Gwendolyn Hummel, a second-year PhD student in Dr. Matteo Rinaldi’s laboratory, was awarded the prestigious National Science Foundation (NSF) Graduate Research Fellowship. She came to Northeastern in May 2013, when she began her research in the Electric and Computer Engineering Department. Since joining Northeastern, she had a project funded by DARPA, authored five conference papers (four of which were first-author), and filed for a US patent. Her thesis work strives to develop and optimize reconfigurable components for radios and wireless devices by making them smaller and higher performance. Of Hummel, Prof Rinaldi states, "Gwendolyn produces work of incredibly high quality and quantity, and her research has been very well received by the community at conferences. Upon joining my group, she rapidly became fully independent and I look forward to collaborating with her throughout her fellowship period to complete her PhD."

The NSF Graduate Research Fellowship Program serves to recognize and support outstanding graduate students who are pursuing research-based MS and PhD degrees in NSF-supported STEM disciplines. From over 16,000 applications submitted for the 2015 awards, 2,000 fellowship offers were made to a diverse group of honorees. Individuals were selected based on their “demonstrated potential for significant achievements in science and engineering,” and join a prestigious community of past and present fellows, including industry leaders and Nobel laureates.

Hummel’s father, an electrical engineer himself, cultivated her passion for learning and discovery. Her life-long motto has been one of his quotes, “The difficult we do immediately, the impossible just takes a little longer.” Her hard work, perseverance, and curiosity have led her through engineering ventures from which she has received global recognition starting as early as high school.

Starting three days after graduation from Illinois Institute of Technology, Hummel jumped into her work with Prof. Rinaldi with reconfigurable micro electro mechanical filters. The ability to reconfigure filters in Radio Frequency (RF) systems, such as radio and wireless systems, is essential as technology advances. Specifically, there is a need for the filters to be smaller and capable of dynamically adapting to the needs of the multiple communication standards used in modern wireless devices. The ultimate goal of Hummel’s project is to integrate micro electro mechanical resonators with radio frequency switches, for the implementation of highly reconfigurable filter architectures. Hummel’s approach uses a new class of phase change material RF switches to reconfigure the electromechanical resonance of an aluminum nitride contour-mode piezoelectric resonator. She is developing a technology platform in which high performance piezoelectric resonators and phase change material RF switches are monolithically integrated. The dense monolithic integration of micro resonator and RF switches addresses one of the most crucial challenges in the RF MEMS field, enabling the implementation of a new class of highly reconfigurable miniaturized RF components.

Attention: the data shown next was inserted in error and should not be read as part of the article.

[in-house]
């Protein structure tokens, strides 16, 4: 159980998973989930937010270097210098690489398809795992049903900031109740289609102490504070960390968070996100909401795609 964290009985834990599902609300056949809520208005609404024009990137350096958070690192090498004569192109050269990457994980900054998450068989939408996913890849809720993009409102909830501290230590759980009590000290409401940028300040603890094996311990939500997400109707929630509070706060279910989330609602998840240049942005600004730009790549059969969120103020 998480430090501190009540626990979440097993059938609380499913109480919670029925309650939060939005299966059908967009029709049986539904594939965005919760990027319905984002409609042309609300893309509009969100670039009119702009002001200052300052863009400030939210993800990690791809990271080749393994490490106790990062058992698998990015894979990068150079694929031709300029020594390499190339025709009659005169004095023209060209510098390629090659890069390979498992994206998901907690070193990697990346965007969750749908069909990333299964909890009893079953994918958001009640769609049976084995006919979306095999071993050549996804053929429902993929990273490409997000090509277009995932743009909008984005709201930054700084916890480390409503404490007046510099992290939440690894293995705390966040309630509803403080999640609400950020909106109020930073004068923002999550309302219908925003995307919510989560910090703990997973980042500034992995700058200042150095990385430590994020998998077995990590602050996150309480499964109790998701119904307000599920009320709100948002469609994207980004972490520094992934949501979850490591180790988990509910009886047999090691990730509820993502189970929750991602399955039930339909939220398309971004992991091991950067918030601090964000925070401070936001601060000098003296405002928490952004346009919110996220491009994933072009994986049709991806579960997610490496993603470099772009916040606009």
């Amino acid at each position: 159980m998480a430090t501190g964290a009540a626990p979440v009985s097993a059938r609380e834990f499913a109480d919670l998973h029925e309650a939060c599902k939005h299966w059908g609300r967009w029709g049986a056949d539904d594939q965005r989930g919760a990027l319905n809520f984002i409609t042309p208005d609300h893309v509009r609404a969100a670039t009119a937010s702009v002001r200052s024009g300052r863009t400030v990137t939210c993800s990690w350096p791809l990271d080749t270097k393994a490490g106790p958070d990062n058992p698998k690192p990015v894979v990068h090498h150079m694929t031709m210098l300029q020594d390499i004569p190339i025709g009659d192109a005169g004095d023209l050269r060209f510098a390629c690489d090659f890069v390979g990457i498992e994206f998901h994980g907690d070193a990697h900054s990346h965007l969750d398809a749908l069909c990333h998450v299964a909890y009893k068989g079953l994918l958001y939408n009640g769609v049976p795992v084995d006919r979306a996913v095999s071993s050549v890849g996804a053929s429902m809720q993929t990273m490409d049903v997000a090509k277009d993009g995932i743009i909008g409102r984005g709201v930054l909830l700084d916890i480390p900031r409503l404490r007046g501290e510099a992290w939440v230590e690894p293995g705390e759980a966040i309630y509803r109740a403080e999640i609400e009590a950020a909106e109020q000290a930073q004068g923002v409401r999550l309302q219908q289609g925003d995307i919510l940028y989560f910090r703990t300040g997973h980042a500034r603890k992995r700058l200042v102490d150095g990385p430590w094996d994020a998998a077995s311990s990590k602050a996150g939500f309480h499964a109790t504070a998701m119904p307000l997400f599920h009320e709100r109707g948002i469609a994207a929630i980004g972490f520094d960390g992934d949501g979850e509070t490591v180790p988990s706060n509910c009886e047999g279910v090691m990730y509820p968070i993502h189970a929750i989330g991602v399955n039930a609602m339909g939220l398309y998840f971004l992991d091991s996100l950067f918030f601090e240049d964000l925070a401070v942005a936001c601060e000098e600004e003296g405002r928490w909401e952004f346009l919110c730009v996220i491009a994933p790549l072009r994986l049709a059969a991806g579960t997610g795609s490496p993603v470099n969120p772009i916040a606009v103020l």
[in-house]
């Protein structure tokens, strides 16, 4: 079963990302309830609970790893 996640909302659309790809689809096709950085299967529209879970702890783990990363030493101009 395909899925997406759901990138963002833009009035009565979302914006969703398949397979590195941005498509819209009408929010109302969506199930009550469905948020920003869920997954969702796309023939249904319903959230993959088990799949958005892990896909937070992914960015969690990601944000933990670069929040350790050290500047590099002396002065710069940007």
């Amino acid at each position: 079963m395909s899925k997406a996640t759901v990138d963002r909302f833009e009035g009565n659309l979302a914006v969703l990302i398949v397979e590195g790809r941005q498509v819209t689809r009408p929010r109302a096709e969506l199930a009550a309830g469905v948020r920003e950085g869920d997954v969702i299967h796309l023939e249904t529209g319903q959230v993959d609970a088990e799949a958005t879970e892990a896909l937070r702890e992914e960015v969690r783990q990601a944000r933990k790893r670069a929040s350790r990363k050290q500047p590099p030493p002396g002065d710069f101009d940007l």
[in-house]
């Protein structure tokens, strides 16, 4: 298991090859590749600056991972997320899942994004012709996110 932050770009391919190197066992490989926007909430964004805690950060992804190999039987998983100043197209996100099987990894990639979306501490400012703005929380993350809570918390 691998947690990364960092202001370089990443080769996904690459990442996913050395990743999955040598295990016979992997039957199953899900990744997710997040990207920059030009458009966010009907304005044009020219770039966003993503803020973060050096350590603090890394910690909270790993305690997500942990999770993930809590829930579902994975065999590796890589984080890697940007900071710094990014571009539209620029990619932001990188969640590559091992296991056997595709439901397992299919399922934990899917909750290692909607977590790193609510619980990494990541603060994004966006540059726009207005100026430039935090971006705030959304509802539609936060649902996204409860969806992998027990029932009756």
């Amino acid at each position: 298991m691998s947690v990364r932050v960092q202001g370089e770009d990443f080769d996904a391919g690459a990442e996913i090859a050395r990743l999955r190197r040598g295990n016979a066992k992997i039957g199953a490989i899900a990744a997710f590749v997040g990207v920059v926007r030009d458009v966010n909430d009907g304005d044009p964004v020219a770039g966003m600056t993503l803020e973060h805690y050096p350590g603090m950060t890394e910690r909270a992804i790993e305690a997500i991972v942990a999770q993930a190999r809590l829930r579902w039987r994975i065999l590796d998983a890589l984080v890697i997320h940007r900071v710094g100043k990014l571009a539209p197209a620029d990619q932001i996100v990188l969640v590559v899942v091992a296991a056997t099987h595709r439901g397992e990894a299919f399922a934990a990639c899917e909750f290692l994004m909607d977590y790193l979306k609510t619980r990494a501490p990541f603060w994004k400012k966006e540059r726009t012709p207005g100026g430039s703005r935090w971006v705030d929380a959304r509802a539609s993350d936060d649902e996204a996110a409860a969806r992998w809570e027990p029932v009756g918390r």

This reconfigurable technology, if successful, will allow for single installation with adjustable frequency bands to accommodate the changing and expanding communications devices. With reconfigurable filters, the frequency bands can be actively selected without reinstallation of new components. This technology can be applied in radio and wireless systems such as cell phones. This technology enables a more efficient use of the extremely crowded and rapidly changing modern commercial and military spectral environment. Overall, this technology may prove to be a disruptive innovation for wireless communication systems enabling a more efficient use of the extremely crowded and rapidly changing modern commercial and military spectral environment.

This fellowship will allow Hummel to focus all her energy on her research, and hopefully accomplish the impossible a little sooner.